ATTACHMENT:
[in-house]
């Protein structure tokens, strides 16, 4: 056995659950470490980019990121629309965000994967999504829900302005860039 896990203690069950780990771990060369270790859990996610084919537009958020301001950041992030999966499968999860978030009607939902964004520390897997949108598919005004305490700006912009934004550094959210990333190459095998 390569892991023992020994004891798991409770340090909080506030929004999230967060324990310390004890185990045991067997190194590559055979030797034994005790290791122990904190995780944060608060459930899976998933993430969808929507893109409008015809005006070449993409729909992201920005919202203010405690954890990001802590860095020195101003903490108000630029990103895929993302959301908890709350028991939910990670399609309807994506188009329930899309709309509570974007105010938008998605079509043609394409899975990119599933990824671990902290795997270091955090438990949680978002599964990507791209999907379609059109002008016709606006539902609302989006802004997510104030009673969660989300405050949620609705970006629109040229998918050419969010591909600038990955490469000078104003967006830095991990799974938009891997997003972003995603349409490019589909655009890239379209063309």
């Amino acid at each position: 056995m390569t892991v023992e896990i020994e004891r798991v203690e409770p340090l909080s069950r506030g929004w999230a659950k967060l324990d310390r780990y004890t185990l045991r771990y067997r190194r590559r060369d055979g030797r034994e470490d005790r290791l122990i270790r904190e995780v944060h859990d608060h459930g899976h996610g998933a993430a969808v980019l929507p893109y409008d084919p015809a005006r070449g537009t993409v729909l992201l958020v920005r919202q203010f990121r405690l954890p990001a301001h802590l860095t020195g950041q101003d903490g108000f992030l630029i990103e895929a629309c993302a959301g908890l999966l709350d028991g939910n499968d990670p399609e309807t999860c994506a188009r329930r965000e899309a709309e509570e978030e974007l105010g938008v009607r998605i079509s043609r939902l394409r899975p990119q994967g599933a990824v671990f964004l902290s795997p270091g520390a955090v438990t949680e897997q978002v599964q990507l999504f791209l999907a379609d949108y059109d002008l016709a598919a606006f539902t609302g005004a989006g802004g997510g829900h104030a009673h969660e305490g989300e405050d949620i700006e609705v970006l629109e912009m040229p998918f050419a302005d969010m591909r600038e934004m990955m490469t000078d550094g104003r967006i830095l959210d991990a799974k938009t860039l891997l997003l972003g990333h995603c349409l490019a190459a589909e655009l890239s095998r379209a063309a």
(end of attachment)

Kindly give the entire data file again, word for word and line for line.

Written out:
[in-house]
């Protein structure tokens, strides 16, 4: 056995659950470490980019990121629309965000994967999504829900302005860039 896990203690069950780990771990060369270790859990996610084919537009958020301001950041992030999966499968999860978030009607939902964004520390897997949108598919005004305490700006912009934004550094959210990333190459095998 390569892991023992020994004891798991409770340090909080506030929004999230967060324990310390004890185990045991067997190194590559055979030797034994005790290791122990904190995780944060608060459930899976998933993430969808929507893109409008015809005006070449993409729909992201920005919202203010405690954890990001802590860095020195101003903490108000630029990103895929993302959301908890709350028991939910990670399609309807994506188009329930899309709309509570974007105010938008998605079509043609394409899975990119599933990824671990902290795997270091955090438990949680978002599964990507791209999907379609059109002008016709606006539902609302989006802004997510104030009673969660989300405050949620609705970006629109040229998918050419969010591909600038990955490469000078104003967006830095991990799974938009891997997003972003995603349409490019589909655009890239379209063309």
């Amino acid at each position: 056995m390569t892991v023992e896990i020994e004891r798991v203690e409770p340090l909080s069950r506030g929004w999230a659950k967060l324990d310390r780990y004890t185990l045991r771990y067997r190194r590559r060369d055979g030797r034994e470490d005790r290791l122990i270790r904190e995780v944060h859990d608060h459930g899976h996610g998933a993430a969808v980019l929507p893109y409008d084919p015809a005006r070449g537009t993409v729909l992201l958020v920005r919202q203010f990121r405690l954890p990001a301001h802590l860095t020195g950041q101003d903490g108000f992030l630029i990103e895929a629309c993302a959301g908890l999966l709350d028991g939910n499968d990670p399609e309807t999860c994506a188009r329930r965000e899309a709309e509570e978030e974007l105010g938008v009607r998605i079509s043609r939902l394409r899975p990119q994967g599933a990824v671990f964004l902290s795997p270091g520390a955090v438990t949680e897997q978002v599964q990507l999504f791209l999907a379609d949108y059109d002008l016709a598919a606006f539902t609302g005004a989006g802004g997510g829900h104030a009673h969660e305490g989300e405050d949620i700006e609705v970006l629109e912009m040229p998918f050419a302005d969010m591909r600038e934004m990955m490469t000078d550094g104003r967006i830095l959210d991990a799974k938009t860039l891997l997003l972003g990333h995603c349409l490019a190459a589909e655009l890239s095998r379209a063309a």